> the one which makes count equal the reference.

> Of course I could do (DONT TRY THIS AT HOME):

>         //========================================

>           begin
>             count[7:0] <= count[7:0] + 7'b1;
>             if(count[7:0] == (reference[7:0] - 7'b1))
>               match <= 1'b1;
>             else
>               match <= 1'b0;
>           end
>         //========================================

> But then I'd infer an 8-bit subtractor and get fired (or at least
> flamed something rotten...)

> So what about:

>         //========================================

>           count <= count+1

>         assign match = (count[7:0] == reference[7:0]) ? 1:0;
>         //========================================

> But then match isn't registered.  I've got a comparator in between
> the flop output and the port.  Hello timing budgets in synthesis.

> Or - still getting into contortions because of insisting on
> non-blocking assigns - I could try:

>         //========================================
>         assign next_count[7:0] = count[7:0] + 7'b1;


>           count[7:0] <= next_count[7:0];


>           if(next_count[7:0] == reference[7:0])
>               match <= 1'b1;
>             else
>               match <= 1'b0;
>         //========================================

> That does the job, but it's just plain scabby.

> Given all those shennanigans, why not just
> use blocking assigns:

>         //========================================

>           begin
>             count[7:0] = count[7:0] + 7'b1;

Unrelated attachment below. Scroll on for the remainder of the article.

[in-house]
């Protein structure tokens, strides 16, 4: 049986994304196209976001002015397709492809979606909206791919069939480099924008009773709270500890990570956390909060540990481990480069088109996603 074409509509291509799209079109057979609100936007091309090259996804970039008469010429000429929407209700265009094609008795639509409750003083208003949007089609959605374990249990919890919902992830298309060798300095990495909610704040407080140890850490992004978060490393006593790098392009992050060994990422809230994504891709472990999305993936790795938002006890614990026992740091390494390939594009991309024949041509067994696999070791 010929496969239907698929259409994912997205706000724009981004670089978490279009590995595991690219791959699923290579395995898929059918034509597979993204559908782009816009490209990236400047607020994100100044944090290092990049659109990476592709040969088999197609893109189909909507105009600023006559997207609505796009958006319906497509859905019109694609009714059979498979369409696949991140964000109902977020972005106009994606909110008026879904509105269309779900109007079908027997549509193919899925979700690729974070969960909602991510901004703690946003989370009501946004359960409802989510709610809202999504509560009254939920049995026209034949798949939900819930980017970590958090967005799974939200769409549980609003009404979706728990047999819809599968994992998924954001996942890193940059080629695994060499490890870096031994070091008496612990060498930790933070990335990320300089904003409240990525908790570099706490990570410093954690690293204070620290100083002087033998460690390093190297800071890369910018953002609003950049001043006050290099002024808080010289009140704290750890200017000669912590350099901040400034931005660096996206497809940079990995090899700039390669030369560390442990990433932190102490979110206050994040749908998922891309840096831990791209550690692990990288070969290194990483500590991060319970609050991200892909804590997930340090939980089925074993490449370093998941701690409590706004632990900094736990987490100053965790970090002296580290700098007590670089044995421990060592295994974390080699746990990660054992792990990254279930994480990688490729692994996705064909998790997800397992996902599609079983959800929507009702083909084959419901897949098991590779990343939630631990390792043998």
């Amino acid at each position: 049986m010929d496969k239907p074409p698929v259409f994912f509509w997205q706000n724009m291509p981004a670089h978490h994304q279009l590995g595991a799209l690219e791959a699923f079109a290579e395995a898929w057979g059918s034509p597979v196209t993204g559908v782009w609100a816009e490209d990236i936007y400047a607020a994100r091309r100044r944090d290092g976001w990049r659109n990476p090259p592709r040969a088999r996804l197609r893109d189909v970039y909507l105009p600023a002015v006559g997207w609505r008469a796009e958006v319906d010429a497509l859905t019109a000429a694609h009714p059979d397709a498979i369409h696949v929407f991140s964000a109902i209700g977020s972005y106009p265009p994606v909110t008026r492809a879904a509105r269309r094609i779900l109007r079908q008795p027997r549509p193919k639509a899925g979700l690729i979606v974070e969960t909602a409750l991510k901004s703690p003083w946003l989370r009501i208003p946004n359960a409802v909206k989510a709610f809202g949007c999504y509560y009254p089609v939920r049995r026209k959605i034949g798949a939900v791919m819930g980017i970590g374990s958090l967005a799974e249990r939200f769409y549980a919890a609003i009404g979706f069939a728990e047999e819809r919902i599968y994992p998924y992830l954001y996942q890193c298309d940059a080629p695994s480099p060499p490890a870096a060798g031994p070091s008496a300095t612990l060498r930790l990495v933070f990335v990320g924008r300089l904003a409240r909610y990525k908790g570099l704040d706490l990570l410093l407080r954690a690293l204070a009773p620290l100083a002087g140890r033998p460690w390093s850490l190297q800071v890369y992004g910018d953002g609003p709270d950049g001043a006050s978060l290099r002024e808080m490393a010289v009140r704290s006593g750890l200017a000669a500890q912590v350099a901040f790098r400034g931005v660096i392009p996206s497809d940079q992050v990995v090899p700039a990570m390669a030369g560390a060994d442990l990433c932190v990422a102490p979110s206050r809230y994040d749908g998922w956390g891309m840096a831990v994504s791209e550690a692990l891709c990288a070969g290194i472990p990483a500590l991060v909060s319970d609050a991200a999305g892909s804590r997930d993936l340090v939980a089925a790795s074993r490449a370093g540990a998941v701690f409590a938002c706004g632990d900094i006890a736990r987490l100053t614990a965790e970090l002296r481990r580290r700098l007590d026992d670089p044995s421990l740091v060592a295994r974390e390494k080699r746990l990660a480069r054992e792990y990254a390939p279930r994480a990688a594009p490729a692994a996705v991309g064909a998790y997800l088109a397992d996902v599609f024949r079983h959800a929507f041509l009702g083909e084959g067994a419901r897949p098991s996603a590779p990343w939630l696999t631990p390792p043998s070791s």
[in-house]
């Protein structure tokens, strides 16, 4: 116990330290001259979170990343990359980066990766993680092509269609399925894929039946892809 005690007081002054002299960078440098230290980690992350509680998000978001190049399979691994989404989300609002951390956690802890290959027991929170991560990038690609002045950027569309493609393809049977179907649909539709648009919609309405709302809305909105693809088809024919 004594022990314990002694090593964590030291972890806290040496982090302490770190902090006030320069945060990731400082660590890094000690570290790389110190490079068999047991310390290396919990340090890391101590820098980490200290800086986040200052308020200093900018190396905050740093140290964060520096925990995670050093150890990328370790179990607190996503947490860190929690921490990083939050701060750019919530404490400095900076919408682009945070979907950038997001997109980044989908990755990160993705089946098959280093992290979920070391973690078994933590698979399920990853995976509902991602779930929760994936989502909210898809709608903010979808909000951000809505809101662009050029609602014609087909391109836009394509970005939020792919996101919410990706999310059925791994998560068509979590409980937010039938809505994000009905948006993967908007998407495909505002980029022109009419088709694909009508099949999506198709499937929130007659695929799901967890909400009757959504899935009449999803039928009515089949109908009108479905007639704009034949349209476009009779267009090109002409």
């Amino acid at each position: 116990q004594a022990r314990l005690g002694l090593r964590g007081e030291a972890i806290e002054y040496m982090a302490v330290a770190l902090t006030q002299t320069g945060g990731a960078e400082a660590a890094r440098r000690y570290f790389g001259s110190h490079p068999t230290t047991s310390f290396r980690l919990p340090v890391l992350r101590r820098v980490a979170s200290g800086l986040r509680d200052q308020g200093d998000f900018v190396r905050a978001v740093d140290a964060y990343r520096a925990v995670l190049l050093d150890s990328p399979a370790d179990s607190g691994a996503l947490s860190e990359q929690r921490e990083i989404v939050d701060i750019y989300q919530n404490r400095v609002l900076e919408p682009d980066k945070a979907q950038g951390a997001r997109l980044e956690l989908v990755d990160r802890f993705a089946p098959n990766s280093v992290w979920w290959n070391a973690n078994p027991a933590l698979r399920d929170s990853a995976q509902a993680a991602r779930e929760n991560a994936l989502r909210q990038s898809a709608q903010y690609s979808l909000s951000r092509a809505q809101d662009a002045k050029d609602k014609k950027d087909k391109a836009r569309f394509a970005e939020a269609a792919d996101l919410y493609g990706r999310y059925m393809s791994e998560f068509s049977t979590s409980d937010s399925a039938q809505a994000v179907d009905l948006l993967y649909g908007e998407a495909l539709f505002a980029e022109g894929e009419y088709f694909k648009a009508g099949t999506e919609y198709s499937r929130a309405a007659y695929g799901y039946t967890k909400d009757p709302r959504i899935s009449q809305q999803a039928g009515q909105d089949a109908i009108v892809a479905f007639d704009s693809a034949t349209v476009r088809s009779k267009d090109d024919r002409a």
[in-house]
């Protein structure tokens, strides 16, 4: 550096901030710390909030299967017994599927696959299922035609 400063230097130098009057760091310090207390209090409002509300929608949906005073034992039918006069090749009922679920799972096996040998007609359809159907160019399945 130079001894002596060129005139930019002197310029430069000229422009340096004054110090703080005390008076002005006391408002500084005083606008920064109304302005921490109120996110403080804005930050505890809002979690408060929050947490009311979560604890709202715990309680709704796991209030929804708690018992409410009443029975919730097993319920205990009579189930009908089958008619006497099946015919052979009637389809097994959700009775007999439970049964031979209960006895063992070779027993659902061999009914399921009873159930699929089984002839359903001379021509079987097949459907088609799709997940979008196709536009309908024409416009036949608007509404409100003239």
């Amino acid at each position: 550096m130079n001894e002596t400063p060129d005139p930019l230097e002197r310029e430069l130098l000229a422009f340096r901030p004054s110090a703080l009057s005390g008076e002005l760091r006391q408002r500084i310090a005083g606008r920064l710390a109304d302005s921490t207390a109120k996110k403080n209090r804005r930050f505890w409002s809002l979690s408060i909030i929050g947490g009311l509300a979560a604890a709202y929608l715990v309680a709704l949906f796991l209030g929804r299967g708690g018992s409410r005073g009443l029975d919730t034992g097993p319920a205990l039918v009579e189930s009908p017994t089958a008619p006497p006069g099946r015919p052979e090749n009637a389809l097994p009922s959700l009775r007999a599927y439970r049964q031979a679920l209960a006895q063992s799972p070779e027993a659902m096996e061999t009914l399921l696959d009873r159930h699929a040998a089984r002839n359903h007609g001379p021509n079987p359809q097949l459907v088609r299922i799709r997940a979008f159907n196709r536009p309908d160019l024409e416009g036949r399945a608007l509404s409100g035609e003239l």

>             if (count[7:0] == reference[7:0])
>               match = 1'b1;
>             else
>               match = 1'b0;
>           end
>         //========================================

> Nice'n'concise and a clear description of WHAT I
> want to do, rather than HOW I want it done.

> t

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=====================================================================
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Tel.  - +44 1355 566039
======================================================================


Sat, 17 Mar 2001 03:00:00 GMT  
 Blocking vs Non-Blocking Assignemts
Here's an example of where blocking assigns in a sequential block may be more
appropriate than non blocking assigns.

Suppose I have an up counter which is being compared against a value held in a
register.  I want a match flag to assert when the counter reaches the reference
value. Specifically, I want the flag to assert on the same clock edge which
increments the counter to the reference value.  AND, I want my match
output to be registered.  That is, I want match to be the q of a
flip-flop, with no logic between that q and the module port.  So, I want:

             _   _   _   _   _  
clock      _| |_| |_| |_| |_| |
                    :